We're doing HTTP right!

Alright, maybe we're not. We take the stance that we like how we're approaching HTTP. I gave a talk on our way to approach HTTP at PyGrunn 2012 tiled “I'm doing HTTP wrong” and shortly afterwards I accidentally uploaded an unfinished draft of an article to my personal blog about the same topic.

Since it did cause quite some confusion on hackernews, especially because the article on my blog was incomplete and not intended for publishing. So this is the second attempt to explain what we're doing and why.

PyCon '12


If you have been to PyCon 2012 in Santa Clara which was last week you might have seen me walk around with a Fireteam shirt.  Yes it is true, we're using Python here! Python and game services for us are a perfect fit.  Python is all about getting things running and evolving quickly and so is the industry we're in.  And what other language is better suited for gaming needs than the one with a conference opened by Robots dancing to a Portal mashup.

GDC '12

Just got back from GDC, and jet-lag aside, I'd say this year was a pretty good conference. I missed last year's as we were finalling Brink, so it was good to be back and see familiar faces, and really interesting to see what's changed.

From walking around the show and talking to people I noticed some interesting general trends:

Welcome to Fireteam!

We're very excited to be officially announcing Fireteam today. You can find all the relevant details in our press release.

So how did Fireteam come about?

Arnout, Ben and I started working together in 2006, developing the network infrastructure for Enemy Territory: QUAKE Wars. Ben had just founded and was running Rackage Ltd, a gaming-focused ISP, Arnout was leading the programming team and integrating Demonware into the game, and I was looking after various beta tests we were running and setting up contracts with GSPs around the world.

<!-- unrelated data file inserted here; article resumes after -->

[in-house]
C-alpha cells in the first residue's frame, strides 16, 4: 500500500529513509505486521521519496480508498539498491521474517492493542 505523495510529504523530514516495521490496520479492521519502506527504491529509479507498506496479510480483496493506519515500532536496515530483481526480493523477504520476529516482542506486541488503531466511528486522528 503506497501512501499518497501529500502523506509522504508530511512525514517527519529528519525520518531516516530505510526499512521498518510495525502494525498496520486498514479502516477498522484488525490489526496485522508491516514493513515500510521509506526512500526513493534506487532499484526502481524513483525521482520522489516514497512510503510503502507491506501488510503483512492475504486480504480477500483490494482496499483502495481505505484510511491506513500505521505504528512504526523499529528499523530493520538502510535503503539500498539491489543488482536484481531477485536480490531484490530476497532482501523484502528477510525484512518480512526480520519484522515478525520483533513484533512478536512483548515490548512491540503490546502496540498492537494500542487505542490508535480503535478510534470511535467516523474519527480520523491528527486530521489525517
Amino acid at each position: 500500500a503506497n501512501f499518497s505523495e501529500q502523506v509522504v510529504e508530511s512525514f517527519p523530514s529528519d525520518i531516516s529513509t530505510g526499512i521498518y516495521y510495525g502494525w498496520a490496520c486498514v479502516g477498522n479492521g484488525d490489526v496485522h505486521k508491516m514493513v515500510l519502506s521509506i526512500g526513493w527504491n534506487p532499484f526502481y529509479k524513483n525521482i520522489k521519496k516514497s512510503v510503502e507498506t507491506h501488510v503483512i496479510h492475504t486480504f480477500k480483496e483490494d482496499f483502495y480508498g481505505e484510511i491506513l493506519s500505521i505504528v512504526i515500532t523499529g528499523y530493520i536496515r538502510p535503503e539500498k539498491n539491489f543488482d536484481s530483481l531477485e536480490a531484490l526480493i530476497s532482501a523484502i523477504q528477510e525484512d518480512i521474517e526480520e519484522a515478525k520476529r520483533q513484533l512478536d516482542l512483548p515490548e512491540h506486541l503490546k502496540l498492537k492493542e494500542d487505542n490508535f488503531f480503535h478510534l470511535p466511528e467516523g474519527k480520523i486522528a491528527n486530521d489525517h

The games industry and wider internet landscape was a bit different back then - there have been some dramatic shifts. Some highlights:

  • iOS/Android smartphones appeared and now sit in around 500 million pockets - and have quickly become the most popular way to play games.
  • Facebook killed MySpace, gathered close to 1 billion users, and almost half of those users access the platform through their phone. Farms were tended to.
  • League of Legends, Battlefield Heroes and Team Fortress 2 have shown that f2p games can be fun, competitive, and have high production values. They've also shown that PC can't be killed off, and that an open platform will adapt to changing conditions quicker than a closed one
  • Independent developers have started publishing their own games through these new channels
  • All the while, traditional games consoles have remained strong and the quality and expectation bars for AAA games gets higher by the week

The next 5 years is going to be equally exciting. LTE/4G is going to make mobile games fly, tablet usage is growing faster than smartphones did, and the living room will become even more important. And it's all going to be powered by the network. This is what we're building Fireteam for.

For an early look at what we're up to, check out our What We Do page. We'll have much more information in the future, so keep checking back regularly.

I'm about to head off to Casual Connect in Hamburg, looking forward to seeing some good stuff! Drop me a mail at steve@fireteam.net if you would like to meet up.

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